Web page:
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Showing results for tags 'dorian mode'.
Last year a friend and I started having regular phone conversations to talk about our musical progress and to provide each other with feedback. My friend likes to write songs and plays the guitar, but he's not exactly trained in music theory. So lately I've been putting my training to practice on his melodies. I'm trying to find the right harmony to go with his melody, which leads to the following issue: The song begins and ends on B, and the opening measure outlines the B-minor chord in the melody. So I'm thinking: this song is in B-minor. I learned the difference between natural, harmonic and melodic minor (and when to use what), and that the most usual variant to use for the harmony is the harmonic minor (with its raised 7th degree.) However, several things are occurring in this song. For one thing: the best chords that go with it are from the natural minor, not the harmonic minor. Furthermore, the chorus has a raised 6th degree that doesn't seem "accidental". It goes well with an E-major chord, that doesn't belong to either the natural or the harmonic minor. If I treat the song as being in Dorian mode, I have all the chords I need and don't have to "borrow" or switch between minor variants. Could it be that my inexperienced friend "accidentally" wrote something in Dorian mode? Since the song is very short, I can only go by this simple verse and chorus. The way the song is structured now, there is never really a tight resolution in the form of a dominant-tonic cadence. Could a VII (major) or v (minor) resolving to the tonic be a legitimate way to end a minor / Dorian song? Right now, ending on the chorus would leave us with a IV - i resolution. Ending on the verse gives us VII - i. Random side note: when playing around with Shadow's Theme from FFVI, I came across the same situation with the raised 6th degree. Could that theme also be in Dorian mode or am I completely missing something?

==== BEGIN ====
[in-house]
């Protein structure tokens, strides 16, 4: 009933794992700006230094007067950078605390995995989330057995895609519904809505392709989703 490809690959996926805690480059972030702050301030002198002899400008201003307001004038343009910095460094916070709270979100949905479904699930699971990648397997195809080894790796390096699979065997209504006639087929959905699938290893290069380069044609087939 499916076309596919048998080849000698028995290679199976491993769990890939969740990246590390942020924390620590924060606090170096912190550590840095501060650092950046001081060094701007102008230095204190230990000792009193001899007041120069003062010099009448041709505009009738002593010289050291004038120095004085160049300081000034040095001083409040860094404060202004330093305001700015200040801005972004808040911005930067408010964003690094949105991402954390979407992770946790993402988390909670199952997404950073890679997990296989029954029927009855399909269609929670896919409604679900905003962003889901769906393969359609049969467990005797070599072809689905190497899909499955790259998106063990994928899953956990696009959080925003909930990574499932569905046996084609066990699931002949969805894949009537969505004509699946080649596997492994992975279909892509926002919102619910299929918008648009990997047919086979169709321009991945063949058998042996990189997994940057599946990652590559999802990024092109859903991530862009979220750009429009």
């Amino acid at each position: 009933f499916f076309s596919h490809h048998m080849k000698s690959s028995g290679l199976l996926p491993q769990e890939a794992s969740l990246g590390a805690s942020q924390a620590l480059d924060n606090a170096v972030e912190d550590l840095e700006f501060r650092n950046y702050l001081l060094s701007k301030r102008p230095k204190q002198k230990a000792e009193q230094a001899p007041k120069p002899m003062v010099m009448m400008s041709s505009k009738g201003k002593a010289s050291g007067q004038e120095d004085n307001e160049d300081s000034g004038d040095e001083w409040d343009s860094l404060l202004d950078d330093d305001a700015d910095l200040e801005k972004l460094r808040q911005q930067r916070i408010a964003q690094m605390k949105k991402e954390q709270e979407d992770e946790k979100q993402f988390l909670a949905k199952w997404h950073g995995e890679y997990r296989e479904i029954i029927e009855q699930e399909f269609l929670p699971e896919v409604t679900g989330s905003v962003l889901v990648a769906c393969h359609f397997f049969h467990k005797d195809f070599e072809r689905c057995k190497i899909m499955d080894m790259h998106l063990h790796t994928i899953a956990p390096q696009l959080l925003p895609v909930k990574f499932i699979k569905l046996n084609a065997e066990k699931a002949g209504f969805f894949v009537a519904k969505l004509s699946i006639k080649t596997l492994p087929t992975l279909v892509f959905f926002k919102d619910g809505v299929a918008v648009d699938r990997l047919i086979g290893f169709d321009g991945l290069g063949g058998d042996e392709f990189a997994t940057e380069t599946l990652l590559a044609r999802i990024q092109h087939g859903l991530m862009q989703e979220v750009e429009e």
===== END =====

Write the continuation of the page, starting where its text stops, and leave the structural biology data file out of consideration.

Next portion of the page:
Hi I just uploaded one of my latest piano solos titled "Seeking Dorian". As the title suggests, it is written in Dorian Mode. I learned about church modes some time ago and wanted to give one of them a try. Dorian mode seemed like an easy place to start. It developed from a piano thing, to an orchestral thing, back to a piano thing, and I'm glad it did. Its always nice when you can actually play your own stuff My piano teacher provided some feedback and even said she would like one of her students to play it during a student concert sometime, which is a nice compliment. When I'm working on things I always think "Oh, my teacher is going to not like that..." so I was surprised to find out she actually liked it (I really need to let go of those thoughts anyway). So here it is: Enjoy.